Education Minister Chris Hipkins says the current pay offers for teachers are “really good offers” and won’t be increased.

“We’ve been clear the current offers of $698 million for primary school teachers and principals and $496 million for secondary teachers are really good offers and the Government will not be increasing the total amount in this pay round,” he says.

His comments come as members of both primary and secondary teacher unions vote this week on whether they will take joint strike action on 29 May.

The Government has offered primary and secondary school teachers $1.2 billion worth of pay rises and other improvements to their terms and conditions which go a considerable way towards addressing teachers’ concerns, the Minister says.

“This is by far the biggest offer teachers have had in a decade.”

Hipkins made note of the huge range of demands the Government is trying to balance.

“While we recognise with our offer that improving teachers’ salaries is important, it’s only one part.”

Hipkins said that while he knows pay is an important factor in teachers feeling valued and fulfilled in their roles, the current teachers’ claims would cost the Government $3.9 billion – which on a like for like basis is a third of total new Government spending in the last Budget.

“Our offers will see most primary school teachers get a pay rise of $10,000 over the next two years.

“Even the Employment Relations Authority has described our offer to primary schools teachers and principals as ‘handsome and competitive’,” says Hipkins.

However, the unions remain unimpressed and disappointed with the current offers.

“The offers we have received from the government do not address the issues our profession faces. We wonder what it will take for the government to listen to us, acknowledge the truth, and act?” said Jack Boyle, PPTA president.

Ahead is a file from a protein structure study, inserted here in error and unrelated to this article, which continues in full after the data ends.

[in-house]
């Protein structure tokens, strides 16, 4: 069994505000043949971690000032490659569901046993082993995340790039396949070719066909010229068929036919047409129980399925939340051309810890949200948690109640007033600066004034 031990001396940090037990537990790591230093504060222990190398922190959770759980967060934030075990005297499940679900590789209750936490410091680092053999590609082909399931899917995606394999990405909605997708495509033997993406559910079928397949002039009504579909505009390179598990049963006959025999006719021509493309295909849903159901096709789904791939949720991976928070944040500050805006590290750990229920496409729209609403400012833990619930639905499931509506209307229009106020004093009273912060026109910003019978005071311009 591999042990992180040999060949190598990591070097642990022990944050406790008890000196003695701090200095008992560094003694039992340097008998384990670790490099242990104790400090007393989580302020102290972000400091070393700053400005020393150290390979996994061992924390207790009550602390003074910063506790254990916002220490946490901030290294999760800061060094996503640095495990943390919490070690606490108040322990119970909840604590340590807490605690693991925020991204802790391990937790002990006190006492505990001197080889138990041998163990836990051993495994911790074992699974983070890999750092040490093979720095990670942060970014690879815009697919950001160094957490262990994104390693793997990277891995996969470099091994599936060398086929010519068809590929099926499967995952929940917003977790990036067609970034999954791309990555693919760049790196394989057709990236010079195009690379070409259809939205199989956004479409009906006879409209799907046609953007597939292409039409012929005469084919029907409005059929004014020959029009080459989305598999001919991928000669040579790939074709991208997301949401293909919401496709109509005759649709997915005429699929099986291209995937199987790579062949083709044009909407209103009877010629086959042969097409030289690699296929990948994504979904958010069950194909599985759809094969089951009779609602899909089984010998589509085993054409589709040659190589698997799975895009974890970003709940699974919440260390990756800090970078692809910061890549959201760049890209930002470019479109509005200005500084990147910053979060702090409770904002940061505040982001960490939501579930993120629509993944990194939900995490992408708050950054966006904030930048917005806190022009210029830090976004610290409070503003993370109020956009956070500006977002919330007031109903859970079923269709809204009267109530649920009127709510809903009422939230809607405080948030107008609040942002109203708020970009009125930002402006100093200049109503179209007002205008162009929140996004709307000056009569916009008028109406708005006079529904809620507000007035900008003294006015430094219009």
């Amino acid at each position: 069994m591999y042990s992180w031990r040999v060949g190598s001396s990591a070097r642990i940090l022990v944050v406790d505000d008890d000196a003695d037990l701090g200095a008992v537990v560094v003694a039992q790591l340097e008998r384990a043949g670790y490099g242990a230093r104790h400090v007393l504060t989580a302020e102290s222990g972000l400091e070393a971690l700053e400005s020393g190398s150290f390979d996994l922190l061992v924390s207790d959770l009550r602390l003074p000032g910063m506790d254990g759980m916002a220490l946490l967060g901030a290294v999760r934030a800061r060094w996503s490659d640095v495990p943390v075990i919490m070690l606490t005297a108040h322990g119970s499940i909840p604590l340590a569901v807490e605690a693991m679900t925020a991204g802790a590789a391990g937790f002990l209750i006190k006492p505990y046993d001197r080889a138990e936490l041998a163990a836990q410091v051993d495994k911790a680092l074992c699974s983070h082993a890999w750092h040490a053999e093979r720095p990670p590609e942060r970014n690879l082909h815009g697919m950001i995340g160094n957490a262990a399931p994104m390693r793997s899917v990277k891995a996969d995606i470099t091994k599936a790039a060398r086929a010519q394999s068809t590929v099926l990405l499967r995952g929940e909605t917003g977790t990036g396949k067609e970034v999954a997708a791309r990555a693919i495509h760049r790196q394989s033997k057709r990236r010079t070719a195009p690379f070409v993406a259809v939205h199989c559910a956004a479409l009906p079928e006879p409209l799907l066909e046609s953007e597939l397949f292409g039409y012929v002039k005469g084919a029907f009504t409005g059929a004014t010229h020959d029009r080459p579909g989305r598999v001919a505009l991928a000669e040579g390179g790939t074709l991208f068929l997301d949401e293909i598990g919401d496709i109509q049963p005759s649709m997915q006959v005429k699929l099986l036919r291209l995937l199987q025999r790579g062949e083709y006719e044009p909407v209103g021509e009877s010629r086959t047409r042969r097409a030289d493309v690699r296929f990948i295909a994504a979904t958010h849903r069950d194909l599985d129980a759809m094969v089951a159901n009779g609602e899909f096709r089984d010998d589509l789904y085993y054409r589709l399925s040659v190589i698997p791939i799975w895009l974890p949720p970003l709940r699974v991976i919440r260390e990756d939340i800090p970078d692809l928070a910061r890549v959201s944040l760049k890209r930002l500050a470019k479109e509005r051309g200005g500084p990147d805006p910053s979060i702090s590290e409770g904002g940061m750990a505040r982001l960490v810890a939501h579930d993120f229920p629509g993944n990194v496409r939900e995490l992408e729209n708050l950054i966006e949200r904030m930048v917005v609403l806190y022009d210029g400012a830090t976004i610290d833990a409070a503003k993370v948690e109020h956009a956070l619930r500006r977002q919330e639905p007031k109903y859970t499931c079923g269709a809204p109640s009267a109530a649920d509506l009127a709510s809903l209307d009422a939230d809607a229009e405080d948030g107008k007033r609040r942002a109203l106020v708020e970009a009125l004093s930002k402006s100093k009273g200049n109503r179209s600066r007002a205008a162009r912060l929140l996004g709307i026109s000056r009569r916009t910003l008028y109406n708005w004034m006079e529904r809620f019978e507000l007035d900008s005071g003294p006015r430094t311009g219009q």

NZEI Te Riu Roa president Lynda Stuart added, “It’s time for the government to prioritise giving teachers time to teach and to lead. To address the education crisis we need to ensure teaching is a viable long-term career choice. If we’re going to make Aotearoa the best place in the world to raise a child, the government needs to find a solution – now.”

However, Hipkins has expressed commitment to working through all the issues raised by teachers but says it will take time.

He drew attention to commitments already made including the extra $500 million to support children with additional learning needs, the abolishment of National Standards, and the $135 million to address short to medium-term challenge of teacher shortages.

“Collectively, I am sure these initiatives will benefit those in our schools who are feeling under pressure in their jobs,” he said.

“We know we have a lot of catching up to do in education, but some of the issues will take time to work through,” he said.


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